How to Create a Succession Plan

vince dicecco

Vince is a dynamic and sought-after seminar speaker and author with a unique perspective on business development and management subjects, primarily in the decorated- and promotional-apparel industries. With 20+ years of experience in sales, marketing and training, he is an independent consultant to various decoration businesses looking to profit and sharpen their competitive edge. Visit his website or send an email to Vince@ypbt.com.

When it comes to succession planning, entrepreneurs can easily make mistakes, lose focus, or take the wrong path. But with some common sense, business owners can avoid errors and take control of the process.

Let’s begin with the approach touted by the Service Corps of Retired Executives, a nonprofit association that delivers advice and guidance to business owners and has the backing of the U.S. Small Business Administration. SCORE advocates the following five steps to succession planning:

1.         Choose your successor.

2.         Develop a formal training plan for your successor.

3.         Establish a timetable.

4.         Prepare for retirement.

5.         Install your successor.

That seems simple enough. But, heaven forbid, if something were to happen today to one of the organization’s key contributors, what would you do? Try this exercise: Pull out the business’s organizational chart and identify the essential employees who make the business hum. Start with yourself and head down the chain of command. For each position ask, "If this incumbent employee were suddenly unable or unavailable to perform duties and responsibilities, what would the replacement have to know and be capable of in order to get the job done?"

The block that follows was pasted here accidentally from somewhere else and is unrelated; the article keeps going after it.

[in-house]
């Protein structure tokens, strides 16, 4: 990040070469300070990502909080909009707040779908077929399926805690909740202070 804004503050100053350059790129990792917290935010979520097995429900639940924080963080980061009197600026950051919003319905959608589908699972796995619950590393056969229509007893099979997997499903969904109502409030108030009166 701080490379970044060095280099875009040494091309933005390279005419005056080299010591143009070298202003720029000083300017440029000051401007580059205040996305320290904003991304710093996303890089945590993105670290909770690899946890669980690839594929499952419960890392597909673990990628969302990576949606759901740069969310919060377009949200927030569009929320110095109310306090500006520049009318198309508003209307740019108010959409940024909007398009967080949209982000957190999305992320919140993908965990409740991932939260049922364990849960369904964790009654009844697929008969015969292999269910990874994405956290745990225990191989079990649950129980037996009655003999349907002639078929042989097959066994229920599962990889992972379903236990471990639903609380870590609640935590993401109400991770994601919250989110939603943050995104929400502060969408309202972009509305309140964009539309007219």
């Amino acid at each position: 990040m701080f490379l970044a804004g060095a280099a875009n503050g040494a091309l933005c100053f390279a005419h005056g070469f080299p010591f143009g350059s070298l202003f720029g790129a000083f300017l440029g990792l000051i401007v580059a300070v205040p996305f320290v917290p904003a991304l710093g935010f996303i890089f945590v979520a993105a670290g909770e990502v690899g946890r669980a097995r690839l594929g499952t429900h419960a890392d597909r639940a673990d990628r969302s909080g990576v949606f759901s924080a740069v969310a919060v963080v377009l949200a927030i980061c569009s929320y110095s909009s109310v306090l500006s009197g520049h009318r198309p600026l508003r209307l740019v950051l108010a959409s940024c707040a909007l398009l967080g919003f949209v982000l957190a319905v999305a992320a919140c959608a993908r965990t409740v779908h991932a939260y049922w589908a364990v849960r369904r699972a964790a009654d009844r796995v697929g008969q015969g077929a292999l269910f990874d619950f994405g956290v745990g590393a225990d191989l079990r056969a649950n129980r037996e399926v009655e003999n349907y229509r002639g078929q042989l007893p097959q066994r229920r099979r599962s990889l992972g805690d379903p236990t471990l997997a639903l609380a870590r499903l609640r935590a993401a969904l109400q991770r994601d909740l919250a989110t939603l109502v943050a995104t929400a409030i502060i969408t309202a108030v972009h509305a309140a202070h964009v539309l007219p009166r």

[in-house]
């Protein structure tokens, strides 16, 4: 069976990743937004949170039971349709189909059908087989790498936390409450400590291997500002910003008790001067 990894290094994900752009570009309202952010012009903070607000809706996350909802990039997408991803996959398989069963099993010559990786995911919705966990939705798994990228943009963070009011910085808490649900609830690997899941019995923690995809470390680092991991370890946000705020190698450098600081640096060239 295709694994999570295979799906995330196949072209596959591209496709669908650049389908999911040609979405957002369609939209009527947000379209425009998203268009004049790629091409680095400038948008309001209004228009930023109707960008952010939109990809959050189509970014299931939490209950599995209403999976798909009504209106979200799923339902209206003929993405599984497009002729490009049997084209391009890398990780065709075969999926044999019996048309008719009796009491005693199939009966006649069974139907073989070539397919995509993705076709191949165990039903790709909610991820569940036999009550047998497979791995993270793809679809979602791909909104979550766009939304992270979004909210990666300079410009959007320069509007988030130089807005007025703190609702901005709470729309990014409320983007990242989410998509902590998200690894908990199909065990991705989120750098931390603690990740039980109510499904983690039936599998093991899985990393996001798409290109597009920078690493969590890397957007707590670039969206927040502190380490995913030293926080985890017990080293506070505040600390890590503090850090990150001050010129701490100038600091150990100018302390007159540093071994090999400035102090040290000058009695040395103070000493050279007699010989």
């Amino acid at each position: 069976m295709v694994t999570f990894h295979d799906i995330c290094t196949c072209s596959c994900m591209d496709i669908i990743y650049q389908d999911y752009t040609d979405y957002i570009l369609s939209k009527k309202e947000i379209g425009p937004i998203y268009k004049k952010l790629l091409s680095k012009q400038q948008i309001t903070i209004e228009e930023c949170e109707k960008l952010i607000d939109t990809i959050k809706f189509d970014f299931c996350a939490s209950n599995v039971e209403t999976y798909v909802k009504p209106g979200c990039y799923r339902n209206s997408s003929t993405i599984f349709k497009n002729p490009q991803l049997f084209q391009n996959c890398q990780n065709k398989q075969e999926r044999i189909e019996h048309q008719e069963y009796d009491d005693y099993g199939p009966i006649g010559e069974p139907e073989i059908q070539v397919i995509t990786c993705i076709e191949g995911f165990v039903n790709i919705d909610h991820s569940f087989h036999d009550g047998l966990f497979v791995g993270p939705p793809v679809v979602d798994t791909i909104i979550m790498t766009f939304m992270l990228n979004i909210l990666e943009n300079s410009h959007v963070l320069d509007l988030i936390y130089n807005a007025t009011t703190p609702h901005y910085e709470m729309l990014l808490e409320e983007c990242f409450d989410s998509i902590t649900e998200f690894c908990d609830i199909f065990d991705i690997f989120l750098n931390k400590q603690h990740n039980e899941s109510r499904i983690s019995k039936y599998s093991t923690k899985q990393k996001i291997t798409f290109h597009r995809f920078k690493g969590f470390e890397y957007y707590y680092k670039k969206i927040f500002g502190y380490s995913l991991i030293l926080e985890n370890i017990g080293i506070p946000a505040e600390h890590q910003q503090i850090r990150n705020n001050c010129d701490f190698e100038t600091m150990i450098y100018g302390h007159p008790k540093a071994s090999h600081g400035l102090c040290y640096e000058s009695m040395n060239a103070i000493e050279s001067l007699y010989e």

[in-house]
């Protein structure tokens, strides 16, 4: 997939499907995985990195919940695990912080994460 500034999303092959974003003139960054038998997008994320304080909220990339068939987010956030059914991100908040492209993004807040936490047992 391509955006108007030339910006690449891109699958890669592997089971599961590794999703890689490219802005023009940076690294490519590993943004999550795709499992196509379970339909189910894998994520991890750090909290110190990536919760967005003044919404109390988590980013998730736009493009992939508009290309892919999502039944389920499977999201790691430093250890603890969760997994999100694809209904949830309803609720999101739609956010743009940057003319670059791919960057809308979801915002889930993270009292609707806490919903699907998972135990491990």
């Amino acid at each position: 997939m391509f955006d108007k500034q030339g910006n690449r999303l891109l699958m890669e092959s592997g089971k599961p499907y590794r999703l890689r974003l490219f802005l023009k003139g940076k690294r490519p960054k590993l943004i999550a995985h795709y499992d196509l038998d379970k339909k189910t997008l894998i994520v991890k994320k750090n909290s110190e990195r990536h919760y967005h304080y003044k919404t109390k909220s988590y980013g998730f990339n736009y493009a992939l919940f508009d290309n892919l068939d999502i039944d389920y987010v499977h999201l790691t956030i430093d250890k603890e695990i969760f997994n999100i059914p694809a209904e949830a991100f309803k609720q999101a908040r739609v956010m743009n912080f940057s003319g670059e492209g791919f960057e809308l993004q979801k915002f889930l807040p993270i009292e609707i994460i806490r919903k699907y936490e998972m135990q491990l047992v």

Consider asking every vital member of your shop’s team to list their five most important and most frequently performed tasks or skills. Meanwhile, ask that person’s supervisor to do the same. Typically, this exercise yields about six to eight critical elements for each person’s job.

Next, identify one or two people, other than the incumbent, who could either capably fill in or be cross-trained to assume the role in a reasonable time frame. If you come up empty, start looking elsewhere. It’s better to realize now what traits and abilities are needed from a new hire to fill the void should a key contributor leave. Repeat this step for every position deemed mission critical.